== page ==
Monday, August 19 at 5:00 pm
(Book-signing after the program)
Walter Potter (1835-1918), an amateur English taxidermist of no great expertise, became famous as an icon of Victorian whimsy with his anthropomorphic creations. Multi-legged kittens, two-headed lambs and a bewildering assortment of curios crammed his tiny museum in Bramber, Sussex, and inspired future generations of taxidermists to come.
The curious world of Potter’s museum was permanently closed to the public in the ’70s, after which time it was variously re-established before being auctioned off in 2003. It was reported that a £1M bid by Damien Hirst to keep the collection intact was refused, but in 2010 many of Potter’s key pieces were exhibited by the artist Sir Peter Blake at London’s ‘Museum of Everything’, attracting over 30,000 visitors in 6 weeks. The subsequent dispersal of Potter’s works has meant the loss of a truly unique Victorian cultural institution.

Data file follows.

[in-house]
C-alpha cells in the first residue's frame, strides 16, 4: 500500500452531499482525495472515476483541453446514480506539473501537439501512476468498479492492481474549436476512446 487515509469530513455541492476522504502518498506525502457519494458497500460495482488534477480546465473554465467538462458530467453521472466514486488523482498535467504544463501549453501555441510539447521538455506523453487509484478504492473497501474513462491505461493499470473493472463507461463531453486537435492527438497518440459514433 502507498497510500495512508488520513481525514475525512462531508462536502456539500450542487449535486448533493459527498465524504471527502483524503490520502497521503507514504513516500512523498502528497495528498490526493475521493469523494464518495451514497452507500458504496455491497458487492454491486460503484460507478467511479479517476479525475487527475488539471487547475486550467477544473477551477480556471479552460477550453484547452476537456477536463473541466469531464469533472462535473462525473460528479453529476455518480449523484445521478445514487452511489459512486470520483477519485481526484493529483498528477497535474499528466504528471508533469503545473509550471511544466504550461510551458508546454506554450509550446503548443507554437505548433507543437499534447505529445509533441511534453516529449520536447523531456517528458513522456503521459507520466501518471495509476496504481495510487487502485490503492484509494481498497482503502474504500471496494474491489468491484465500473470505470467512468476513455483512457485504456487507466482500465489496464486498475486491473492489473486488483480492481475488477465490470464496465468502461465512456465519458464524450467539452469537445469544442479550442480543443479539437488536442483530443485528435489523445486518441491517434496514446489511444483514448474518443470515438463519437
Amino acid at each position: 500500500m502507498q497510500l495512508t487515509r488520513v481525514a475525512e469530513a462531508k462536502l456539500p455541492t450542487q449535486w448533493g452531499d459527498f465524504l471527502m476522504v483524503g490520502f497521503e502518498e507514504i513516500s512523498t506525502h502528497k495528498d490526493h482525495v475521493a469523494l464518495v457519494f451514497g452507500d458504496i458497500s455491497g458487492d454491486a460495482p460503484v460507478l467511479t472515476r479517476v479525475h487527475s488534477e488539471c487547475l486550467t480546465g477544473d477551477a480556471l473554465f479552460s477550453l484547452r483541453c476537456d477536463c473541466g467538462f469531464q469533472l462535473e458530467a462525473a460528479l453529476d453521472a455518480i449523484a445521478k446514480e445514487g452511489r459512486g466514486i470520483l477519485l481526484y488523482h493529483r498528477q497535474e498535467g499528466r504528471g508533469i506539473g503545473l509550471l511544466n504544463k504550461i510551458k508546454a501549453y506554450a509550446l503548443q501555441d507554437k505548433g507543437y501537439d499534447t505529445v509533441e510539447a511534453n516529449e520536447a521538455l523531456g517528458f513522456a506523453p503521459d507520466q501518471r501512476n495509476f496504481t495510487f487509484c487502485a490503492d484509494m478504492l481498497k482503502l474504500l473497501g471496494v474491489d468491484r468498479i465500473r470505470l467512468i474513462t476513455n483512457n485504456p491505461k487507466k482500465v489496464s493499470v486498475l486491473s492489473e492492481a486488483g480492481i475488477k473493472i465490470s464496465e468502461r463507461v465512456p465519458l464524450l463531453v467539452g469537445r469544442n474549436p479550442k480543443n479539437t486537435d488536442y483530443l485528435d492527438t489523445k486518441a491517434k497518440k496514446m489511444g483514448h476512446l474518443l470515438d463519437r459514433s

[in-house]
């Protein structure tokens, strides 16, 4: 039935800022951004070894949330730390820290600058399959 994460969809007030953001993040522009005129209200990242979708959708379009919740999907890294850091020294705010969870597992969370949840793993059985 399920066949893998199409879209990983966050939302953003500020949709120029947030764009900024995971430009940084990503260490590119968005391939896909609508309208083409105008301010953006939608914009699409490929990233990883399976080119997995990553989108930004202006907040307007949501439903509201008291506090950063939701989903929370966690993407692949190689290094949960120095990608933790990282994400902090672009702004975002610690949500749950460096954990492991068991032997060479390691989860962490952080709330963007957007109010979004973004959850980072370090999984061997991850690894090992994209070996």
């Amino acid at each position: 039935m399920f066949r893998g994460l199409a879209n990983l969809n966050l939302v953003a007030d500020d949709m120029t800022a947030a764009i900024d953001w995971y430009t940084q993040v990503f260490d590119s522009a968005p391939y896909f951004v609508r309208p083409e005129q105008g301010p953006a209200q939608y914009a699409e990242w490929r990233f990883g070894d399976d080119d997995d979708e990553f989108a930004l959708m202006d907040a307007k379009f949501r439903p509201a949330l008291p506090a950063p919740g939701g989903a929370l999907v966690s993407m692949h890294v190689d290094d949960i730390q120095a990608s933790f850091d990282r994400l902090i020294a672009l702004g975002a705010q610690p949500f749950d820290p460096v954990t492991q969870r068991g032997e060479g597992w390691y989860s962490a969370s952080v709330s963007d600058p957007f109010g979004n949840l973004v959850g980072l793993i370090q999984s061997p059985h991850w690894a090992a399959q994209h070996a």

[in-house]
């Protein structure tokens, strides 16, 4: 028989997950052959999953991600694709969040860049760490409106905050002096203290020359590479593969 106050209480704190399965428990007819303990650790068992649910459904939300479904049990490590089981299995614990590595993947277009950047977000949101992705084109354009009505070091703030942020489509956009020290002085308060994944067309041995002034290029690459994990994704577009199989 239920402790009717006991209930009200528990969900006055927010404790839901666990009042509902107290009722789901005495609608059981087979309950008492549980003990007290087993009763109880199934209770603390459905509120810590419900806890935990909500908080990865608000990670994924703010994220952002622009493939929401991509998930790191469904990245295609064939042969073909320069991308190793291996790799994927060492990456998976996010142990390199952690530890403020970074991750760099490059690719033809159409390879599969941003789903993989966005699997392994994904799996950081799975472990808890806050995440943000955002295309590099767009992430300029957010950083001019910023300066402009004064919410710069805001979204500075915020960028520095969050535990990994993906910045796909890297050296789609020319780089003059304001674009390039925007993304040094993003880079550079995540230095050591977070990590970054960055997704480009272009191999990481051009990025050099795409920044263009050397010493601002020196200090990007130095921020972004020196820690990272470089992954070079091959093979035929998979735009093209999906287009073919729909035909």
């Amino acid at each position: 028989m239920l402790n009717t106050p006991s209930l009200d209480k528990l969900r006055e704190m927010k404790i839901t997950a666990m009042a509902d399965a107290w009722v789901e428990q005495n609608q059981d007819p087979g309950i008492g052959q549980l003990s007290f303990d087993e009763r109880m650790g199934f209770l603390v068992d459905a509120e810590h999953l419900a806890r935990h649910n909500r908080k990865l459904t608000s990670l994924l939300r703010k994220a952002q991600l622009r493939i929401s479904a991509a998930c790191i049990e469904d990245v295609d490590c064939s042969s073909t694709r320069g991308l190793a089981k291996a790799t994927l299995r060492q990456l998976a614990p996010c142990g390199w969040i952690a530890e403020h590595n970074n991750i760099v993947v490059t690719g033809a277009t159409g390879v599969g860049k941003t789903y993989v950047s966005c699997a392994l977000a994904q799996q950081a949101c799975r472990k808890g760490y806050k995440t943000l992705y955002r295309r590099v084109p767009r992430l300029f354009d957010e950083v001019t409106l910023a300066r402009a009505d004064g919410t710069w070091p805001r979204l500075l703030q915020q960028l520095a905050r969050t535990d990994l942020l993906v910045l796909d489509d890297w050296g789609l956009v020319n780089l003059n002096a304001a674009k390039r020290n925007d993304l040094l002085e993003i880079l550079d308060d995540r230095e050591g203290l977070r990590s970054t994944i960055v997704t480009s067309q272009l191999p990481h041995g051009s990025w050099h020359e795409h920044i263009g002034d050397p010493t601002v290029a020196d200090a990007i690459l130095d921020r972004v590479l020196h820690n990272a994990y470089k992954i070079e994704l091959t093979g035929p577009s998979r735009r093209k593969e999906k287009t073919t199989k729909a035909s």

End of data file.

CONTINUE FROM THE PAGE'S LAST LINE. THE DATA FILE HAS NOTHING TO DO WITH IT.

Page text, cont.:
Joanna Ebenstein is a Brooklyn-based writer, curator, artist, and graphic designer. She is the creator of the Morbid Anatomy blog, library, and event series, and was cofounder and creative director of the recently shuttered Morbid Anatomy Museum in Brooklyn. She is author of The Anatomical Venus, editor of Death: A Graveside Companion and co-author, with Dr. Pat Morris, of “Walter Potter’s Curious World of Taxidermy”. Her writing and photography have been published and exhibited internationally. Her work explores the intersections of art and medicine, death and culture, and the objective and subjective.